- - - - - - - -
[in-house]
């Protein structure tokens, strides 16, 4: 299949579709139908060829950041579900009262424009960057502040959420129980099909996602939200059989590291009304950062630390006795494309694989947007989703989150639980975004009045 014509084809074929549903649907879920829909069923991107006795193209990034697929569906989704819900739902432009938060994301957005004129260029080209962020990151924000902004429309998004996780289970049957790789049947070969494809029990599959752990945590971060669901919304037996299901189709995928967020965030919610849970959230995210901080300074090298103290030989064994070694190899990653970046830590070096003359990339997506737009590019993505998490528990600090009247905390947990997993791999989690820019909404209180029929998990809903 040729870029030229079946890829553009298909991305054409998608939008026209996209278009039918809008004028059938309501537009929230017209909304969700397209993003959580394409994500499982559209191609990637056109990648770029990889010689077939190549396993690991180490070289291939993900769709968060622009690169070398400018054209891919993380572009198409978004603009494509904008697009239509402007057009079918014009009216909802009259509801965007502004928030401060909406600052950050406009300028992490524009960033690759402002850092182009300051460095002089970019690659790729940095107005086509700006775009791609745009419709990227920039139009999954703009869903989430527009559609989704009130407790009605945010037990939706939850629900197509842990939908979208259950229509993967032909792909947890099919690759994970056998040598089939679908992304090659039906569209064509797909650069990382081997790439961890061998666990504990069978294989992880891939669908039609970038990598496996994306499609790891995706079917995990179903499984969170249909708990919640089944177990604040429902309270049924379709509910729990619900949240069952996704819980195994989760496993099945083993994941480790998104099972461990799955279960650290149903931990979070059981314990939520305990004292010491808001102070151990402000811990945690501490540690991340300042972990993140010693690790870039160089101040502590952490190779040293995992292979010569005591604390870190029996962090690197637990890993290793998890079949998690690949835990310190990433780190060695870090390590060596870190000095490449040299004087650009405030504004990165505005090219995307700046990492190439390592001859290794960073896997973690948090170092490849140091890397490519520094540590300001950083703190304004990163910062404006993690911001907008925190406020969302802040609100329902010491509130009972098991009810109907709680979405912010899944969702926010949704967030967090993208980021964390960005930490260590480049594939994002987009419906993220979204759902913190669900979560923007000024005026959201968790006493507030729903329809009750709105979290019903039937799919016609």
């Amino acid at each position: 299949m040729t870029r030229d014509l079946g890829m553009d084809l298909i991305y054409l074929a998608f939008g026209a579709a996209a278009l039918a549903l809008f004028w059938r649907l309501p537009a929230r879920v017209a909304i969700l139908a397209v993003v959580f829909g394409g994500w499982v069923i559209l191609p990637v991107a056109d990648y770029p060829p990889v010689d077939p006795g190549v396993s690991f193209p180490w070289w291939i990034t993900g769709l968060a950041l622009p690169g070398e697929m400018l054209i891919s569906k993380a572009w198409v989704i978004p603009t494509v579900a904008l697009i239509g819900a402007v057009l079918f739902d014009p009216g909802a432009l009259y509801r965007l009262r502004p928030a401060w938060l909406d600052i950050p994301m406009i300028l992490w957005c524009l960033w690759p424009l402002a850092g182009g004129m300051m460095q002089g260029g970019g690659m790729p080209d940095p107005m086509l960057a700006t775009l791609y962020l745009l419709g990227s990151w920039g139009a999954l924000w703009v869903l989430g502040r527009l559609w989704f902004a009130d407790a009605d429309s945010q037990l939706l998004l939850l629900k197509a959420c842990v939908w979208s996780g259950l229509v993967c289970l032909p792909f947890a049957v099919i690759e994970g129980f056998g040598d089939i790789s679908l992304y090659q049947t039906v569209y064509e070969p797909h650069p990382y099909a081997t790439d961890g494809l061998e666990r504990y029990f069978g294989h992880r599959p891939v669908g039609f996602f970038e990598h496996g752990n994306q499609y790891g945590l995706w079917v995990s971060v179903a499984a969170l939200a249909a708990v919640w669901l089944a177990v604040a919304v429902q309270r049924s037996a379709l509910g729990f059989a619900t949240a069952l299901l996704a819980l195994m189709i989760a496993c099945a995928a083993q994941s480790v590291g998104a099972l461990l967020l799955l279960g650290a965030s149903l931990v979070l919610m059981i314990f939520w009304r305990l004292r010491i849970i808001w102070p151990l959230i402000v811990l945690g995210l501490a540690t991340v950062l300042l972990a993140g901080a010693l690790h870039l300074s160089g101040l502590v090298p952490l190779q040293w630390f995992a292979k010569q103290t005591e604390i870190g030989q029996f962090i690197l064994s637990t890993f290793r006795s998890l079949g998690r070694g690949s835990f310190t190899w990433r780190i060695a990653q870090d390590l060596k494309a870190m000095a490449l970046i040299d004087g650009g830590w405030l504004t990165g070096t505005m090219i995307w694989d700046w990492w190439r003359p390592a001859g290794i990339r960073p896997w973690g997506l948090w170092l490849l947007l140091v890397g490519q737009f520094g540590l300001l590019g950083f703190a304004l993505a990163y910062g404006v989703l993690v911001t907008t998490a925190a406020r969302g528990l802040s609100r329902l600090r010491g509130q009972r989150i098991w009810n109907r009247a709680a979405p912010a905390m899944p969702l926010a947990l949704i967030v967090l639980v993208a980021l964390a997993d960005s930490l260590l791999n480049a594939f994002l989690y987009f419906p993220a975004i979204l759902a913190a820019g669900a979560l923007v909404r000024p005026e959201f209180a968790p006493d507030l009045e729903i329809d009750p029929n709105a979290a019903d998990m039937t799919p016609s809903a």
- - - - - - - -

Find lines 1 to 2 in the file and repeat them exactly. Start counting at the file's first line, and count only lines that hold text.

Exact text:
[in-house]
């Protein structure tokens, strides 16, 4: 299949579709139908060829950041579900009262424009960057502040959420129980099909996602939200059989590291009304950062630390006795494309694989947007989703989150639980975004009045 014509084809074929549903649907879920829909069923991107006795193209990034697929569906989704819900739902432009938060994301957005004129260029080209962020990151924000902004429309998004996780289970049957790789049947070969494809029990599959752990945590971060669901919304037996299901189709995928967020965030919610849970959230995210901080300074090298103290030989064994070694190899990653970046830590070096003359990339997506737009590019993505998490528990600090009247905390947990997993791999989690820019909404209180029929998990809903 040729870029030229079946890829553009298909991305054409998608939008026209996209278009039918809008004028059938309501537009929230017209909304969700397209993003959580394409994500499982559209191609990637056109990648770029990889010689077939190549396993690991180490070289291939993900769709968060622009690169070398400018054209891919993380572009198409978004603009494509904008697009239509402007057009079918014009009216909802009259509801965007502004928030401060909406600052950050406009300028992490524009960033690759402002850092182009300051460095002089970019690659790729940095107005086509700006775009791609745009419709990227920039139009999954703009869903989430527009559609989704009130407790009605945010037990939706939850629900197509842990939908979208259950229509993967032909792909947890099919690759994970056998040598089939679908992304090659039906569209064509797909650069990382081997790439961890061998666990504990069978294989992880891939669908039609970038990598496996994306499609790891995706079917995990179903499984969170249909708990919640089944177990604040429902309270049924379709509910729990619900949240069952996704819980195994989760496993099945083993994941480790998104099972461990799955279960650290149903931990979070059981314990939520305990004292010491808001102070151990402000811990945690501490540690991340300042972990993140010693690790870039160089101040502590952490190779040293995992292979010569005591604390870190029996962090690197637990890993290793998890079949998690690949835990310190990433780190060695870090390590060596870190000095490449040299004087650009405030504004990165505005090219995307700046990492190439390592001859290794960073896997973690948090170092490849140091890397490519520094540590300001950083703190304004990163910062404006993690911001907008925190406020969302802040609100329902010491509130009972098991009810109907709680979405912010899944969702926010949704967030967090993208980021964390960005930490260590480049594939994002987009419906993220979204759902913190669900979560923007000024005026959201968790006493507030729903329809009750709105979290019903039937799919016609």